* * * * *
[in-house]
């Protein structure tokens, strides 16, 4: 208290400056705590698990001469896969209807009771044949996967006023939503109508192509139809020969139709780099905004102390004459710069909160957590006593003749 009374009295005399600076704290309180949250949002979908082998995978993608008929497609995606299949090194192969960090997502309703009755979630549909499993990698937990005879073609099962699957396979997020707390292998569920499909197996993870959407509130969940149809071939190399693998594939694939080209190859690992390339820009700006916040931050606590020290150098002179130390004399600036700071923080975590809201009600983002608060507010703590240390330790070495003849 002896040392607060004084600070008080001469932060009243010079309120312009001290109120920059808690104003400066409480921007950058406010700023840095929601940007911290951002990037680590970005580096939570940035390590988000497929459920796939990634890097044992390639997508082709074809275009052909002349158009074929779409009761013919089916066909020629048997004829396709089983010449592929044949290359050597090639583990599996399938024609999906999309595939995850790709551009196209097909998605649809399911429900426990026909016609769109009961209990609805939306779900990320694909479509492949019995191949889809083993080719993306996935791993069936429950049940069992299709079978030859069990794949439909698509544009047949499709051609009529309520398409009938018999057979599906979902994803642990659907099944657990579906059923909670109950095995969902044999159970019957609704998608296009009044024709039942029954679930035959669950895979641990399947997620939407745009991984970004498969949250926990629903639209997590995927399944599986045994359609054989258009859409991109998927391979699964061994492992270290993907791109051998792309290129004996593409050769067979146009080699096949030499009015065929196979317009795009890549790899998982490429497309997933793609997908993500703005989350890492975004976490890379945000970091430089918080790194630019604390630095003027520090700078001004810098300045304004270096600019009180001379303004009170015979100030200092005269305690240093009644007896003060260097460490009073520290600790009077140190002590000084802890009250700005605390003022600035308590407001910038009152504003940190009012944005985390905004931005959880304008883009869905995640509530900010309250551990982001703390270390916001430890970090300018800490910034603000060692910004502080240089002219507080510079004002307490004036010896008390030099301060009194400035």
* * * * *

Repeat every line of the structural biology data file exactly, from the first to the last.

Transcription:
[in-house]
């Protein structure tokens, strides 16, 4: 208290400056705590698990001469896969209807009771044949996967006023939503109508192509139809020969139709780099905004102390004459710069909160957590006593003749 009374009295005399600076704290309180949250949002979908082998995978993608008929497609995606299949090194192969960090997502309703009755979630549909499993990698937990005879073609099962699957396979997020707390292998569920499909197996993870959407509130969940149809071939190399693998594939694939080209190859690992390339820009700006916040931050606590020290150098002179130390004399600036700071923080975590809201009600983002608060507010703590240390330790070495003849 002896040392607060004084600070008080001469932060009243010079309120312009001290109120920059808690104003400066409480921007950058406010700023840095929601940007911290951002990037680590970005580096939570940035390590988000497929459920796939990634890097044992390639997508082709074809275009052909002349158009074929779409009761013919089916066909020629048997004829396709089983010449592929044949290359050597090639583990599996399938024609999906999309595939995850790709551009196209097909998605649809399911429900426990026909016609769109009961209990609805939306779900990320694909479509492949019995191949889809083993080719993306996935791993069936429950049940069992299709079978030859069990794949439909698509544009047949499709051609009529309520398409009938018999057979599906979902994803642990659907099944657990579906059923909670109950095995969902044999159970019957609704998608296009009044024709039942029954679930035959669950895979641990399947997620939407745009991984970004498969949250926990629903639209997590995927399944599986045994359609054989258009859409991109998927391979699964061994492992270290993907791109051998792309290129004996593409050769067979146009080699096949030499009015065929196979317009795009890549790899998982490429497309997933793609997908993500703005989350890492975004976490890379945000970091430089918080790194630019604390630095003027520090700078001004810098300045304004270096600019009180001379303004009170015979100030200092005269305690240093009644007896003060260097460490009073520290600790009077140190002590000084802890009250700005605390003022600035308590407001910038009152504003940190009012944005985390905004931005959880304008883009869905995640509530900010309250551990982001703390270390916001430890970090300018800490910034603000060692910004502080240089002219507080510079004002307490004036010896008390030099301060009194400035």